"Maybe giving up this vigilante lifestyle for a little while—say until you graduate from college—wouldn't be a bad thing, Dick. You have a good head on your shoulders. A bright, intelligent young man like you could pursue just about any career."

"I know, Clark. I'm already enrolled at GSU—majoring in Computer Science and Applied Mathematics. I won't have access to my trust fund until I'm 21, though." He scowled. "And Bruce is still my legal guardian until I'm 18. But, I'm perfectly capable of taking care of myself. If I can't be Robin and his partner, then I have no business living in his home."

"Dick, you know that's not true. Bruce is, for all intents and purposes, your father—"

"No!" Dick said sharply. "No, Clark…he isn't! He made that clear when he took me in and offered to train me. That's why he's never adopted me officially. As long as I was Robin, I was at least contributing…I had a place there, a reason to belong. Without Robin, I'm just a charity case."

Clark shook his head. "You're wrong, Dick. And if Bruce said that…well, I think he may have thought it was true at first. But anyone who knows the two of you can tell that that isn't the case. He's your father, Dick, and you're his son. You're both lying to yourselves if you say otherwise."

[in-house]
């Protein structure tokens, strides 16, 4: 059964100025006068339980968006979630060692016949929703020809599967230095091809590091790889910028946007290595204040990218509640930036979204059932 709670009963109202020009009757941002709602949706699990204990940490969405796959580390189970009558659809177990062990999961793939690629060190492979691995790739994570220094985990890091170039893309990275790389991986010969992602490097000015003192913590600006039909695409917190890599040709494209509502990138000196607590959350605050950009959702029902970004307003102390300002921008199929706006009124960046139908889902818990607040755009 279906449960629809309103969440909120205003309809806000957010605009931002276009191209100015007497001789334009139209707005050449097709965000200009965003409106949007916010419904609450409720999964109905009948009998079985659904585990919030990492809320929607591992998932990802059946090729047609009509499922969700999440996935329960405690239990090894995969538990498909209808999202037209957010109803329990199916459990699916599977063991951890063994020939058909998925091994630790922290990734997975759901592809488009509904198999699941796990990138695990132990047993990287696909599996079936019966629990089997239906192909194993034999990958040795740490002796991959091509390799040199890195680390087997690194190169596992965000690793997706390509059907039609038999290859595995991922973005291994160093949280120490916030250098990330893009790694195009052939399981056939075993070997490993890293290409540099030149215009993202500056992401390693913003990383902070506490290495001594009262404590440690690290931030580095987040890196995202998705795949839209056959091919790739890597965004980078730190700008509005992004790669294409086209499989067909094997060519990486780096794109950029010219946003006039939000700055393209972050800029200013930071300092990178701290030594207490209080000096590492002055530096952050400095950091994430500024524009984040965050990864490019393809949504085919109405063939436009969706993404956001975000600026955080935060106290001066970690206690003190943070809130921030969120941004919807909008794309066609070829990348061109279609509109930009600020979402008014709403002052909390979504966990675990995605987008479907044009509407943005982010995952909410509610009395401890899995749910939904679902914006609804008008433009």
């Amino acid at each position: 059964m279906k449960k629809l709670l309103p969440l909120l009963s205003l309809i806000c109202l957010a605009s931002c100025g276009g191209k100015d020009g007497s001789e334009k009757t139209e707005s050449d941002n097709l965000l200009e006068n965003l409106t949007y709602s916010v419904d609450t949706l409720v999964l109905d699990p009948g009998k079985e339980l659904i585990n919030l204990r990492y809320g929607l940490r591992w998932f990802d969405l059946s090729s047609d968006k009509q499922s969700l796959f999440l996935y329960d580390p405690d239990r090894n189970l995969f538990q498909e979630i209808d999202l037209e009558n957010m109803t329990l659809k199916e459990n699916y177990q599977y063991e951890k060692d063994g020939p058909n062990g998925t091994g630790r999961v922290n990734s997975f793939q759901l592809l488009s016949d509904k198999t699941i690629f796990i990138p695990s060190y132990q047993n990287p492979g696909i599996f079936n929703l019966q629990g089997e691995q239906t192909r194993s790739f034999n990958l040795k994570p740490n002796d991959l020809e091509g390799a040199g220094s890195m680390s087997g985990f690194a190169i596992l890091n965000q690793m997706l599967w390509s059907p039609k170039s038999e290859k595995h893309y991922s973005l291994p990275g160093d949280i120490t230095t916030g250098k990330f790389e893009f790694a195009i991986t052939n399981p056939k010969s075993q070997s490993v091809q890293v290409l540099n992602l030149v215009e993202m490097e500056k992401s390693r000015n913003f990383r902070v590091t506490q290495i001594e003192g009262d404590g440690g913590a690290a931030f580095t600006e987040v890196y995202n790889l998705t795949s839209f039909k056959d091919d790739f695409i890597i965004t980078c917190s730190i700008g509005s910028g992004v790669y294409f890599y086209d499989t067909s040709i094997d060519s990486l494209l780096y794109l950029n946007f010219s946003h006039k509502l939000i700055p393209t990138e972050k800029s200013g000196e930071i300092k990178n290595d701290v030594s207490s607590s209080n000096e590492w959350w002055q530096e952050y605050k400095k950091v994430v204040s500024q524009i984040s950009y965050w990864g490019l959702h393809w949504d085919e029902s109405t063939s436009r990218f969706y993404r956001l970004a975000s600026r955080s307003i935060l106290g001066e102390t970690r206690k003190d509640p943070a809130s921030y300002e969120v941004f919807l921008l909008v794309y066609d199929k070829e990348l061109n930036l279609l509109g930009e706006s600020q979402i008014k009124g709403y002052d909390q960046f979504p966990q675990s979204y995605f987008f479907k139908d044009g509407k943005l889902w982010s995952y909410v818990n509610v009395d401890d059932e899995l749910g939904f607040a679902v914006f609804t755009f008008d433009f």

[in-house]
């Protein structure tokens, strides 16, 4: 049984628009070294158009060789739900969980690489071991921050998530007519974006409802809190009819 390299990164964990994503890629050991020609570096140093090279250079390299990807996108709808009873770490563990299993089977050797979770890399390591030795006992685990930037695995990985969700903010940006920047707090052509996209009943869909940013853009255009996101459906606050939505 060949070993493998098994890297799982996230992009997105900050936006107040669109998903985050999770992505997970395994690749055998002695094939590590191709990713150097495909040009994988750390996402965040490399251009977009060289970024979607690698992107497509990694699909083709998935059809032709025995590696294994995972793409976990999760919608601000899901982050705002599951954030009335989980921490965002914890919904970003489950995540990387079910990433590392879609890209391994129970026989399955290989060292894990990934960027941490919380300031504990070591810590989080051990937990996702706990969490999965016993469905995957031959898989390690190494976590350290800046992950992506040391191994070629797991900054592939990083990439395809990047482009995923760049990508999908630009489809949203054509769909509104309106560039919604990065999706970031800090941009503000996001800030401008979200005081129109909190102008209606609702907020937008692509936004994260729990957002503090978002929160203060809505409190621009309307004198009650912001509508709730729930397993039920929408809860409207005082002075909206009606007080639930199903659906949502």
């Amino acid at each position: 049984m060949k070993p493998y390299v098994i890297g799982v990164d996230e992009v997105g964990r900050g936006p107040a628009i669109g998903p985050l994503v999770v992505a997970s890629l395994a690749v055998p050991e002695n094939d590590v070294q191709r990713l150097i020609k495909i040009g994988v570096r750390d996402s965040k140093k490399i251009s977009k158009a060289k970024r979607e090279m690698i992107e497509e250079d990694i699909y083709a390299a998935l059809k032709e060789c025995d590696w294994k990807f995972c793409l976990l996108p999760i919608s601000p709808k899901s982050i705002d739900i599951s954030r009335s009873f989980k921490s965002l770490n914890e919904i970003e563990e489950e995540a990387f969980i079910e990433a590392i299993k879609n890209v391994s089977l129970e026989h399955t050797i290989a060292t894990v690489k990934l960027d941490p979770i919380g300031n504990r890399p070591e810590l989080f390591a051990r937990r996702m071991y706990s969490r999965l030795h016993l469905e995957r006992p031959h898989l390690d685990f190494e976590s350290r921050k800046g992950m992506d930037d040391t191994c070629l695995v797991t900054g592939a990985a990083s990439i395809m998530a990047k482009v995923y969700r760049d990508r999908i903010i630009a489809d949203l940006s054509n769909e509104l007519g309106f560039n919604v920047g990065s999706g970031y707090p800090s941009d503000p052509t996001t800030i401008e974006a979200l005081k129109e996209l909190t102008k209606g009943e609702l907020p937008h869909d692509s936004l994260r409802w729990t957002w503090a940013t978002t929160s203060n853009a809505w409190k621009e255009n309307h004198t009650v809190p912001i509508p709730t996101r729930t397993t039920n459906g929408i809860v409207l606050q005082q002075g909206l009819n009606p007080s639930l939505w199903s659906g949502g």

"You just don't understand, Clark. It was never like that. Bruce no more needed a son, than I wanted a father. I had a father once, a father who loved me. Bruce is…" Dick sighed helplessly. "In all fairness, he's a good man—he cares about people, but he isn't capable of letting anyone get too close. " He dropped his eyes and shrugged. "I guess I can't blame him. It hurts too much when you lose someone you love." Dick looked up cautiously, unsure of what he wanted to say. "When I first became Robin, all I wanted was to be like him. To make him proud. But all I've done is disappoint him."

"Dick, that isn't true! Bruce is proud of you—"

Dick went on as if he hadn't heard. "But I'm gonna show him, Clark. You'll see…one day, I'll prove that I'm just as good as he is." He glared at the Man of Steel. "Now…are you gonna help me?"

Sighing, Clark nodded reluctantly. "Well...on Krypton there's a legend about a great hero named Nightwing…"

~ / ~ / ~ / ~

The Gotham State University graduation ceremony was held outdoors. It was a bright clear day, filled with endless promise. The rows of graduates in their green gowns with gold trim glimmered in the warm May afternoon.

At last his name was called: Richard John Grayson, graduating with highest honors.

Dick had fast tracked through his studies at GSU. High school AP courses had excused him from the most basic first and second year classes. His superior academic performance had earned him special consideration from his department chair.

Before he knew it, Dick was taking courses that would not only earn him a Bachelor of Science, but also his Masters in Applied Mathematics. From there, his advisor told him it was an easy step to being accepted into the doctoral program. He could easily intern at either Star Labs or Wayne Tech to earn graduate lab credits.